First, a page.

Get git?

Get git?

Want to get git? For the primary installation, get on over to and acquire the appropriate download file for your operating system. Then, perform the easy-to-follow, step-by-step instructions in the install wizard. So you ready to really GET Git? Read on!

Ahad L. Amdani

Do you GET git? It packs quite a bit of punch for such a lightweight utility. It goes beyond simple version control, and simple change tracking. In this post, we'll cover the super-high-level at-a-glance overview of what's capable with Git, with a quick set of instructions on how to go and acquire Git if you don't have it already.

Head on over to and download Git for your specific platform and operating system, by clicking a big Download button typically found below the version number on the image of the monitor on the main page of the site. Most commonly this will be a 64-bit installation of Git for Microsoft Windows, Apple MacOS, or Ubuntu Linux. There are of course still 32-bit machines out there, and their website is supposed to detect your operating system and platform, serving up the right file, but even so, please be sure to check your device just in case. Once you've followed the standard application installation directions for your operating system, and Git is properly working on your device, you can finally start to GET git.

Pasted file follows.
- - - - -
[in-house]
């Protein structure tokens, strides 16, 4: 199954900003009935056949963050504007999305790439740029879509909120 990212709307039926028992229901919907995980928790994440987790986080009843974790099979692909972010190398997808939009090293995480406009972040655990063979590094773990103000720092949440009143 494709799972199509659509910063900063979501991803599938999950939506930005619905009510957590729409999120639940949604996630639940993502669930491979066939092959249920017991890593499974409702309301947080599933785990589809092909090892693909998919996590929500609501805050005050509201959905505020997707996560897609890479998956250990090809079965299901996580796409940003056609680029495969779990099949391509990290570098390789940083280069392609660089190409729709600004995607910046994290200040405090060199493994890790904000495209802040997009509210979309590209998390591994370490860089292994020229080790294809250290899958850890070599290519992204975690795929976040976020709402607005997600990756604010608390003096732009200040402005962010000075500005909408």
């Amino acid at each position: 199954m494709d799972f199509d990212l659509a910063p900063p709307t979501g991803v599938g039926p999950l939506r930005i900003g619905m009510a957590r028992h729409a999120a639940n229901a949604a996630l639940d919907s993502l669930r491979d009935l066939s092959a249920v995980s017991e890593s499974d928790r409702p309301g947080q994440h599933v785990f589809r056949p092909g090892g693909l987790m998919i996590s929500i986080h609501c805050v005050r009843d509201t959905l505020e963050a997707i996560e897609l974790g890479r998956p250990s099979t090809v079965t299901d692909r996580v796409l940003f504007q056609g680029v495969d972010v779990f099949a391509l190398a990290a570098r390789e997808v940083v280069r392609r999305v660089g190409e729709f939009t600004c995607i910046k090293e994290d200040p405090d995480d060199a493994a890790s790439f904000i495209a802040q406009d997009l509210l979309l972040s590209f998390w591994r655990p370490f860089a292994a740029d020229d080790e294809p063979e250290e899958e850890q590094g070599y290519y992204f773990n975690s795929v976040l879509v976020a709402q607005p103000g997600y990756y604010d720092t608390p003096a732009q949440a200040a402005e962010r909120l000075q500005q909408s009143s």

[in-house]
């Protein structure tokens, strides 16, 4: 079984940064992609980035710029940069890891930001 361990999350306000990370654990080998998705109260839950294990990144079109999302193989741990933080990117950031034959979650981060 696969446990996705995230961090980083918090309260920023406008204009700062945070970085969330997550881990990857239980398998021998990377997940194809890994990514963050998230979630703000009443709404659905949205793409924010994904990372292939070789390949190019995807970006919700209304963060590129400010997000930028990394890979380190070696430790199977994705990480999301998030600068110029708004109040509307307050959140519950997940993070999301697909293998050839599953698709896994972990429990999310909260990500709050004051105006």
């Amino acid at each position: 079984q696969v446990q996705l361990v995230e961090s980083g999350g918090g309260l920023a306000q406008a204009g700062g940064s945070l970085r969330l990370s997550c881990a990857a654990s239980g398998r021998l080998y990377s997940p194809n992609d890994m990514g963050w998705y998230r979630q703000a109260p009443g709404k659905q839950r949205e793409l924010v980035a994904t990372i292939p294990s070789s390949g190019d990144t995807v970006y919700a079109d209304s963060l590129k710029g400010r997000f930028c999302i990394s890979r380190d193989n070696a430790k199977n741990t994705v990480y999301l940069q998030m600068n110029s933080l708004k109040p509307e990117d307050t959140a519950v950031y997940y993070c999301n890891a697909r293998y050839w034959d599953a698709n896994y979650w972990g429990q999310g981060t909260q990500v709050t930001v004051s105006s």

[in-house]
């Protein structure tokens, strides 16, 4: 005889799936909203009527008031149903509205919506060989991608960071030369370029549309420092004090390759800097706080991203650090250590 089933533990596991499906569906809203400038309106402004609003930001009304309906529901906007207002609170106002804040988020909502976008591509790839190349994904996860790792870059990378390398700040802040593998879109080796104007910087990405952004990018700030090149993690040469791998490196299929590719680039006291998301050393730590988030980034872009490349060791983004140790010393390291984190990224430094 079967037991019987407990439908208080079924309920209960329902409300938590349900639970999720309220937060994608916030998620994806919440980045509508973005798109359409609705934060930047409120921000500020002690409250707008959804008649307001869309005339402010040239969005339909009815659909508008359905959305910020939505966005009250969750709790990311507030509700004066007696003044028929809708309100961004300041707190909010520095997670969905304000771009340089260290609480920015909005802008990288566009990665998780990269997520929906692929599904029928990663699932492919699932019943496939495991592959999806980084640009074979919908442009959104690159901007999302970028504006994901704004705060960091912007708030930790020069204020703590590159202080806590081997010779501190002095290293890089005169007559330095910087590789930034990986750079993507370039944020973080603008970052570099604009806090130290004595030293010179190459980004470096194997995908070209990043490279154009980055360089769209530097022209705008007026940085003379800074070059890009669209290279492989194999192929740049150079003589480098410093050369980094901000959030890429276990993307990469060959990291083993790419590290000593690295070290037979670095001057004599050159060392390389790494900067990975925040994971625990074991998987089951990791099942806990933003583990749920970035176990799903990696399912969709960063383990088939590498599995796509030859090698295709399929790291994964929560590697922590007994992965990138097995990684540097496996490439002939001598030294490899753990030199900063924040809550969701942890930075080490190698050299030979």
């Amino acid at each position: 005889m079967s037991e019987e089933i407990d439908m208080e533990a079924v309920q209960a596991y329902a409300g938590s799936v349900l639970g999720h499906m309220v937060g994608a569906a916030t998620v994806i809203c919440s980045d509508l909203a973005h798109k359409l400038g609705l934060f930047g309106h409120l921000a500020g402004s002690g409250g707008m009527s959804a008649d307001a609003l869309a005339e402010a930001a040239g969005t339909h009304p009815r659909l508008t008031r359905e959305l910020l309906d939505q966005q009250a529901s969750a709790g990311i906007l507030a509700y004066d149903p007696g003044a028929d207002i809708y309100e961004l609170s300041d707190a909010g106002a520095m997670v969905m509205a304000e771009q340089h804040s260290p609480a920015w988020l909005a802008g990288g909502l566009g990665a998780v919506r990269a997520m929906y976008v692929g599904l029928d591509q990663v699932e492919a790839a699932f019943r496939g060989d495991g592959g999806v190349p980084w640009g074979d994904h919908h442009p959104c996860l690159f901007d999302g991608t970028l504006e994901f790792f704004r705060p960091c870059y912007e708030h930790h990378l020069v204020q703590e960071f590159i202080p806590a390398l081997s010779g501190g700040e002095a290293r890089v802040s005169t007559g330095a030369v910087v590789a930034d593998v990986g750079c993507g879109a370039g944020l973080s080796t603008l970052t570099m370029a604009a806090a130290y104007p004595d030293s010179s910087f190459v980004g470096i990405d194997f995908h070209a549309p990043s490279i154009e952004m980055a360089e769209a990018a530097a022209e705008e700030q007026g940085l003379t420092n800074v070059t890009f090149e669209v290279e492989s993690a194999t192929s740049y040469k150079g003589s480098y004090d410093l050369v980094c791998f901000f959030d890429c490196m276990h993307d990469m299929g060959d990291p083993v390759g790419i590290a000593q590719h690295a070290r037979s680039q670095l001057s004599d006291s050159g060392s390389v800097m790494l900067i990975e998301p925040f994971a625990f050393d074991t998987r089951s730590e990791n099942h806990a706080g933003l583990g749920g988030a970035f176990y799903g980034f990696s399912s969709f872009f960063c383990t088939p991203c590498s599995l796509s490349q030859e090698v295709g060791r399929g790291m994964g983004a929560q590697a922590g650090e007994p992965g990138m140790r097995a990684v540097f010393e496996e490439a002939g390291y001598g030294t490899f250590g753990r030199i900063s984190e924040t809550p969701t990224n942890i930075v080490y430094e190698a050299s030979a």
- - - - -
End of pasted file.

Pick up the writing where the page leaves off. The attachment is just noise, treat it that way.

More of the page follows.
If you have any particular trouble or difficulty, on YouTube there are actually numerous specific sources and example of Git and installing it across various operating systems and platforms, in video form. You can check out the various available resources:

As far as what you can do with it, well, what you'll want to do is understand the core concepts of git: start with initializing a repo using the git init command on a directory that you want to version control. Then, observe change tracking as you make updates to files within that directory, staging and committing their changes via git add/remove and git commit. You'll also want to leverage the ability to review the current state of your repository with git status and to be able to un-stage things with git reset, or review the set of changes and versions applied so far with git log. You may even want to stop in the middle of work and shelve those changes, via git stash, so you can work on something different, then un-shelve them to pick back up the important work you were in the middle of.

After that, you'll want to move on to branching and navigating between commits and branches via git branch and git checkout, or how you can join or reconcile changes, branches (or experiments), and versions with the git merge command. Probably, you'll want to learn about the collaborative aspects of git with centralized providers (typically cloud-based offerings), via commands like git clone, git pull, and git push. And finally, there's impressive comparison capabilities built into git with the git diff tool, leveraging text editors to highlight the changes in files, commits and branches. 13 commands providing you an incredibly powerful workflow. And that's before you even learn about pull requests, rebasing, and more! I'll be working on putting together a small series of posts highlighting each of these commands, so please reach out if you see an issue in this or any of the other articles within the series.

Photo by Yancy Min on Unsplash